Nutritional Counseling

Food is medicine. Eating a balanced and healthy diet is necessary to achieve optimum health and wellness.

Traditional Chinese Medicine (TCM) believes in eating to balance yin and yang, hot and cold. For example: Eat for the Seasons. In summer, when the body is exposed to heat, one should eat “cold” foods such as watermelon, iceberg lettuce, apples, and stay away from “hot” foods such as red meat, spicy foods, alcohol.

TCM diagnoses by organ system. Each organ system is in charge of certain functions in the body, and each organ has foods that can either hurt them or help them. The Spleen system, for example, influences digestion, muscles, blood, energy, and others. If this system has weakened (from overwork, stress, poor diet), it needs foods that can help it maintain balance and strength (warm foods, less sugar and dairy, no raw foods) rather than cause it to weaken more (ice cream, raw veggies, cookies).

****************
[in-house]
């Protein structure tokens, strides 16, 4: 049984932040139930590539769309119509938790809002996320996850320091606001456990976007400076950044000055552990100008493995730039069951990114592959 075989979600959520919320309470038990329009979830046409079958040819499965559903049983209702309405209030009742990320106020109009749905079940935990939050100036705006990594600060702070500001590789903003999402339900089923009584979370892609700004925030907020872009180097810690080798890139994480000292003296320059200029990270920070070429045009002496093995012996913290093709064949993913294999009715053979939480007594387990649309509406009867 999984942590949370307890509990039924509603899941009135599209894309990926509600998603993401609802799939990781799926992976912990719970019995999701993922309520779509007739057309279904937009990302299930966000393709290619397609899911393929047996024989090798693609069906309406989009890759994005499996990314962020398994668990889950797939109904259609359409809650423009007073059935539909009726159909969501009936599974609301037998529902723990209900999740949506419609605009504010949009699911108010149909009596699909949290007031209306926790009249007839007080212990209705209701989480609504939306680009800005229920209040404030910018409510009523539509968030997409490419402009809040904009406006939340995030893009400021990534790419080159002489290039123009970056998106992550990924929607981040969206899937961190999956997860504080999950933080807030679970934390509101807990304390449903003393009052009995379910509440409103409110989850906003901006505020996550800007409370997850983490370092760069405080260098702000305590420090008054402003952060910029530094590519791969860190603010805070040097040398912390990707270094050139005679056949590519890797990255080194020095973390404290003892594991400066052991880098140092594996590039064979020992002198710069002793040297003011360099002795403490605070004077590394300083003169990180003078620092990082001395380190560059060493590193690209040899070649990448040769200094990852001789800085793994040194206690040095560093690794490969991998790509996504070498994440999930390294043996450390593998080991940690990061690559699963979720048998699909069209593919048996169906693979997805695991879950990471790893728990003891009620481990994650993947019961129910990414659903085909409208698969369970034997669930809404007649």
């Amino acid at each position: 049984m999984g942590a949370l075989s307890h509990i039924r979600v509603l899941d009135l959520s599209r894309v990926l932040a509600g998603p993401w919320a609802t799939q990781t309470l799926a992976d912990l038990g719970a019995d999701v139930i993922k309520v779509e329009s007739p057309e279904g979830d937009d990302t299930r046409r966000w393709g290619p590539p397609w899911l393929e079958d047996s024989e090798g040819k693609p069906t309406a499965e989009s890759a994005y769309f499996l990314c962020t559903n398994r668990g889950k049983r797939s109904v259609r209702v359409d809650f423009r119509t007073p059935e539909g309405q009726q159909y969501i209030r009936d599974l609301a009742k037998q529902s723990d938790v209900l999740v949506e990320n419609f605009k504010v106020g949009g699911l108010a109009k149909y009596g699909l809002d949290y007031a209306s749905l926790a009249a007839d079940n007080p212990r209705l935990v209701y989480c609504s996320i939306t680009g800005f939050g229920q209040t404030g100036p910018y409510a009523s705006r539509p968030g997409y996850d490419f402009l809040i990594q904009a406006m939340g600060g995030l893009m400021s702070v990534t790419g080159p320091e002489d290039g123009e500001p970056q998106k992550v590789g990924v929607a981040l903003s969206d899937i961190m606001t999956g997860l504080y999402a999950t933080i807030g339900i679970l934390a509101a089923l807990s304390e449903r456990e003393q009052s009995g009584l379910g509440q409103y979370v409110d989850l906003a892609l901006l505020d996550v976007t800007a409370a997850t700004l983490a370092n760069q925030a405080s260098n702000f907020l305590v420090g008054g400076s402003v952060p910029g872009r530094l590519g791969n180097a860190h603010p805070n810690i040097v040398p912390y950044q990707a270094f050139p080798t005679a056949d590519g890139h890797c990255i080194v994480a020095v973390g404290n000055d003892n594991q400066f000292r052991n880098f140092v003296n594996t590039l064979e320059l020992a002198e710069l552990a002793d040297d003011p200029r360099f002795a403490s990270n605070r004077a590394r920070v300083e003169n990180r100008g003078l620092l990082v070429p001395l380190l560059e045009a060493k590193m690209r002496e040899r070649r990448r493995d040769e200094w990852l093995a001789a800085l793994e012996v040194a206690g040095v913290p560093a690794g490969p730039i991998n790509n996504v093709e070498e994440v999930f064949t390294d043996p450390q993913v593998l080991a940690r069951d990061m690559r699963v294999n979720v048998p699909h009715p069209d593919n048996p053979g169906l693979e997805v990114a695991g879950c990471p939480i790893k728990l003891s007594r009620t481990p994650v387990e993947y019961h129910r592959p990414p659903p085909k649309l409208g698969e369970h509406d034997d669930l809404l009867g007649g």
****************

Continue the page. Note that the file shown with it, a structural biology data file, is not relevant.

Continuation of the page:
Kerri also incorporates some traditional allopathic dietary suggestions. For example, do you have pain? Try an anti-inflammatory diet: decrease sugar, processed foods, trans fats, nightshade vegetables (peppers, eggplant, tomato, potato), caffeine, and instead focusing on foods that can heal you, such as foods containing Omega 3 fats (salmon, flaxseed, walnuts). Also, some patients have had success from a gluten-free diet.

9781592336623Fertility patients can receive even more in depth dietary suggestions. A great resource is the new book Feed Your Fertility, which Kerri has for sale in her office ($21.99).

 

 

During the initial visit, Kerri will discuss your diet and nutritional history and offer suggestions of how to eat in order to create or restore wellness.